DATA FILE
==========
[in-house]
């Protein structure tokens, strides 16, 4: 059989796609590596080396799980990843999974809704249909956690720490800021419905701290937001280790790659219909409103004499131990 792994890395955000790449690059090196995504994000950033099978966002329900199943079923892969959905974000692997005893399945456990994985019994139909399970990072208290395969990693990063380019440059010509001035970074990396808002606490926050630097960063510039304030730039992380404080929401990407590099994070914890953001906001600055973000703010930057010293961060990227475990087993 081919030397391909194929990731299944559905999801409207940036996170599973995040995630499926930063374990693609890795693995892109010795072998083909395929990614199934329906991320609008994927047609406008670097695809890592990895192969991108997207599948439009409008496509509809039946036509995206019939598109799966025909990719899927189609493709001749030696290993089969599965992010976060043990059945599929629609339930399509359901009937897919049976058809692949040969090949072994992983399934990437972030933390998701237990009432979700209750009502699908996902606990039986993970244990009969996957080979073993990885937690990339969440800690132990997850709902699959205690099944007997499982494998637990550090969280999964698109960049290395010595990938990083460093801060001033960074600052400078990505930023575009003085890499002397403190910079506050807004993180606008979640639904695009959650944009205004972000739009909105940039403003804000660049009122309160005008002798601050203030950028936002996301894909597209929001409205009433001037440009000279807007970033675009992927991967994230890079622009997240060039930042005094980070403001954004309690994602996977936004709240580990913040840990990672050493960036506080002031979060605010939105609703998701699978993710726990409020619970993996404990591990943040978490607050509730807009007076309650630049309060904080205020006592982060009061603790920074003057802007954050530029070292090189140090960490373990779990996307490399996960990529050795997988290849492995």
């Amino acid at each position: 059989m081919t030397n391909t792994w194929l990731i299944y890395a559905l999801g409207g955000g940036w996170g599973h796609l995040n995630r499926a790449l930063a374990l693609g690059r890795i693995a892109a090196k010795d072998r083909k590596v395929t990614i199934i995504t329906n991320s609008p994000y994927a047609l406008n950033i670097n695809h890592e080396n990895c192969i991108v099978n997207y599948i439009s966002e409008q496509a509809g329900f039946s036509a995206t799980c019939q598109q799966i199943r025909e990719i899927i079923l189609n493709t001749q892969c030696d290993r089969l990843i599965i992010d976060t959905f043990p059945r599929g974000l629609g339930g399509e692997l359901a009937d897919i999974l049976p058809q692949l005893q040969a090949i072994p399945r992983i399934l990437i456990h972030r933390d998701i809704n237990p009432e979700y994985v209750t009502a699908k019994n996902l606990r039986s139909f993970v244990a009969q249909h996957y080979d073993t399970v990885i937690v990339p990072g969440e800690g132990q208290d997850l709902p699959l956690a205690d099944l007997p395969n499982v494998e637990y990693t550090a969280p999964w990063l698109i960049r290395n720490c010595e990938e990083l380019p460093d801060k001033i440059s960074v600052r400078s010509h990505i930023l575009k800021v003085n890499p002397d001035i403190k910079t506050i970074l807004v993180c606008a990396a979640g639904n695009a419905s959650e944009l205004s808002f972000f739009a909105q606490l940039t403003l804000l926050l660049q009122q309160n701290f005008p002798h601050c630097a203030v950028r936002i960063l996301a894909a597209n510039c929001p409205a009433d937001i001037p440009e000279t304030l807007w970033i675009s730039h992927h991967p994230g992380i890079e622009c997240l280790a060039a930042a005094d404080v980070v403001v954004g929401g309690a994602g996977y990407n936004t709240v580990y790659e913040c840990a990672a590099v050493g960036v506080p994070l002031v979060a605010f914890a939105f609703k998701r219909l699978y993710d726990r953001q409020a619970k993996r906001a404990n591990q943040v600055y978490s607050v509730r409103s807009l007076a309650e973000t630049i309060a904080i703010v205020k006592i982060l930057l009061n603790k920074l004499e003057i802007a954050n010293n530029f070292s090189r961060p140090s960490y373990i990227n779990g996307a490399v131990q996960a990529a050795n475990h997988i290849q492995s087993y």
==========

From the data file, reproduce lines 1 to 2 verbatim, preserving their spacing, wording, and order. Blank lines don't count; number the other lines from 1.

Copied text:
[in-house]
């Protein structure tokens, strides 16, 4: 059989796609590596080396799980990843999974809704249909956690720490800021419905701290937001280790790659219909409103004499131990 792994890395955000790449690059090196995504994000950033099978966002329900199943079923892969959905974000692997005893399945456990994985019994139909399970990072208290395969990693990063380019440059010509001035970074990396808002606490926050630097960063510039304030730039992380404080929401990407590099994070914890953001906001600055973000703010930057010293961060990227475990087993 081919030397391909194929990731299944559905999801409207940036996170599973995040995630499926930063374990693609890795693995892109010795072998083909395929990614199934329906991320609008994927047609406008670097695809890592990895192969991108997207599948439009409008496509509809039946036509995206019939598109799966025909990719899927189609493709001749030696290993089969599965992010976060043990059945599929629609339930399509359901009937897919049976058809692949040969090949072994992983399934990437972030933390998701237990009432979700209750009502699908996902606990039986993970244990009969996957080979073993990885937690990339969440800690132990997850709902699959205690099944007997499982494998637990550090969280999964698109960049290395010595990938990083460093801060001033960074600052400078990505930023575009003085890499002397403190910079506050807004993180606008979640639904695009959650944009205004972000739009909105940039403003804000660049009122309160005008002798601050203030950028936002996301894909597209929001409205009433001037440009000279807007970033675009992927991967994230890079622009997240060039930042005094980070403001954004309690994602996977936004709240580990913040840990990672050493960036506080002031979060605010939105609703998701699978993710726990409020619970993996404990591990943040978490607050509730807009007076309650630049309060904080205020006592982060009061603790920074003057802007954050530029070292090189140090960490373990779990996307490399996960990529050795997988290849492995």